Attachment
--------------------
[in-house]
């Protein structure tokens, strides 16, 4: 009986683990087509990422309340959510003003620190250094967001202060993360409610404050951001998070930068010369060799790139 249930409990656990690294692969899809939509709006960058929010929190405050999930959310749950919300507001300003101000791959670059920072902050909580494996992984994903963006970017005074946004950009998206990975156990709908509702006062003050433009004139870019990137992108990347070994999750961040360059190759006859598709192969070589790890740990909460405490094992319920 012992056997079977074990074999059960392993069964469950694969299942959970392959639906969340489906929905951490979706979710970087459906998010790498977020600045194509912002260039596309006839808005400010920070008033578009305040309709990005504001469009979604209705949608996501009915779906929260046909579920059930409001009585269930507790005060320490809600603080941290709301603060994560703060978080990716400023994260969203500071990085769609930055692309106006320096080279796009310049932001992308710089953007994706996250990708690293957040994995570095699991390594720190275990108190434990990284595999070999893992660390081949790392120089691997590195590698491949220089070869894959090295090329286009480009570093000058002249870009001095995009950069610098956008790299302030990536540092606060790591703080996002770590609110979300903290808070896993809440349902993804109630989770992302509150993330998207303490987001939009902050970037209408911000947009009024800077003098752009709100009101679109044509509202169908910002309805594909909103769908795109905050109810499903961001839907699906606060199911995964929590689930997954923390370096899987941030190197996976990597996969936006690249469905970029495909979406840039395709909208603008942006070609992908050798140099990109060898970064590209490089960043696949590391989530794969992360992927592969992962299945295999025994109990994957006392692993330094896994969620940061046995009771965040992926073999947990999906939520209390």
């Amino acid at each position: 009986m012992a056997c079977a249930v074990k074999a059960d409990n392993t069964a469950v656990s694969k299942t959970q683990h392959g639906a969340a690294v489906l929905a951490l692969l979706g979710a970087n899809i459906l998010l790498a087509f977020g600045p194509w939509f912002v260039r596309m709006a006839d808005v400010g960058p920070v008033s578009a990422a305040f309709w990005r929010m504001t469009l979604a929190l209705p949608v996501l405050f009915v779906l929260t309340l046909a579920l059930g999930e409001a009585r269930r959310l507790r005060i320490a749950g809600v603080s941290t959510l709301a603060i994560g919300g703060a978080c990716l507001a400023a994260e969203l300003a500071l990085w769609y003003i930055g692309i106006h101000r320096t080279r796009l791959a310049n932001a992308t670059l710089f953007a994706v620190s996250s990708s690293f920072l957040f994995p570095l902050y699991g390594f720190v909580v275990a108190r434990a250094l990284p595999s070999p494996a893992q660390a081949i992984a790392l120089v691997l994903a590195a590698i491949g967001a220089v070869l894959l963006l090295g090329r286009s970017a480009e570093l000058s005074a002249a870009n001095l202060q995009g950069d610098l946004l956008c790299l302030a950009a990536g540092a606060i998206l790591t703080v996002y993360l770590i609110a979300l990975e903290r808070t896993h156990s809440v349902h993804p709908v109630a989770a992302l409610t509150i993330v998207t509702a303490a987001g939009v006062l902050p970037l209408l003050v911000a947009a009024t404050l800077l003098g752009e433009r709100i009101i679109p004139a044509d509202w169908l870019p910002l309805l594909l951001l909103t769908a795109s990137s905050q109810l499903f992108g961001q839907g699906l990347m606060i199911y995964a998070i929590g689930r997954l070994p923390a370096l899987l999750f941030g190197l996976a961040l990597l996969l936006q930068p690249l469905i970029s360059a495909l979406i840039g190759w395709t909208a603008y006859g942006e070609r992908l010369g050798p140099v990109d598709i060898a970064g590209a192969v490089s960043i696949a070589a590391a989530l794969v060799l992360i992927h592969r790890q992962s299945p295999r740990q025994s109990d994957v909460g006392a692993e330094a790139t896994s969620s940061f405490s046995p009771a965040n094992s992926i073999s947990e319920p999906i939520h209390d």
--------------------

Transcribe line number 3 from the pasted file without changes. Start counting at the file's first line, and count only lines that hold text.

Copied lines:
């Amino acid at each position: 009986m012992a056997c079977a249930v074990k074999a059960d409990n392993t069964a469950v656990s694969k299942t959970q683990h392959g639906a969340a690294v489906l929905a951490l692969l979706g979710a970087n899809i459906l998010l790498a087509f977020g600045p194509w939509f912002v260039r596309m709006a006839d808005v400010g960058p920070v008033s578009a990422a305040f309709w990005r929010m504001t469009l979604a929190l209705p949608v996501l405050f009915v779906l929260t309340l046909a579920l059930g999930e409001a009585r269930r959310l507790r005060i320490a749950g809600v603080s941290t959510l709301a603060i994560g919300g703060a978080c990716l507001a400023a994260e969203l300003a500071l990085w769609y003003i930055g692309i106006h101000r320096t080279r796009l791959a310049n932001a992308t670059l710089f953007a994706v620190s996250s990708s690293f920072l957040f994995p570095l902050y699991g390594f720190v909580v275990a108190r434990a250094l990284p595999s070999p494996a893992q660390a081949i992984a790392l120089v691997l994903a590195a590698i491949g967001a220089v070869l894959l963006l090295g090329r286009s970017a480009e570093l000058s005074a002249a870009n001095l202060q995009g950069d610098l946004l956008c790299l302030a950009a990536g540092a606060i998206l790591t703080v996002y993360l770590i609110a979300l990975e903290r808070t896993h156990s809440v349902h993804p709908v109630a989770a992302l409610t509150i993330v998207t509702a303490a987001g939009v006062l902050p970037l209408l003050v911000a947009a009024t404050l800077l003098g752009e433009r709100i009101i679109p004139a044509d509202w169908l870019p910002l309805l594909l951001l909103t769908a795109s990137s905050q109810l499903f992108g961001q839907g699906l990347m606060i199911y995964a998070i929590g689930r997954l070994p923390a370096l899987l999750f941030g190197l996976a961040l990597l996969l936006q930068p690249l469905i970029s360059a495909l979406i840039g190759w395709t909208a603008y006859g942006e070609r992908l010369g050798p140099v990109d598709i060898a970064g590209a192969v490089s960043i696949a070589a590391a989530l794969v060799l992360i992927h592969r790890q992962s299945p295999r740990q025994s109990d994957v909460g006392a692993e330094a790139t896994s969620s940061f405490s046995p009771a965040n094992s992926i073999s947990e319920p999906i939520h209390d």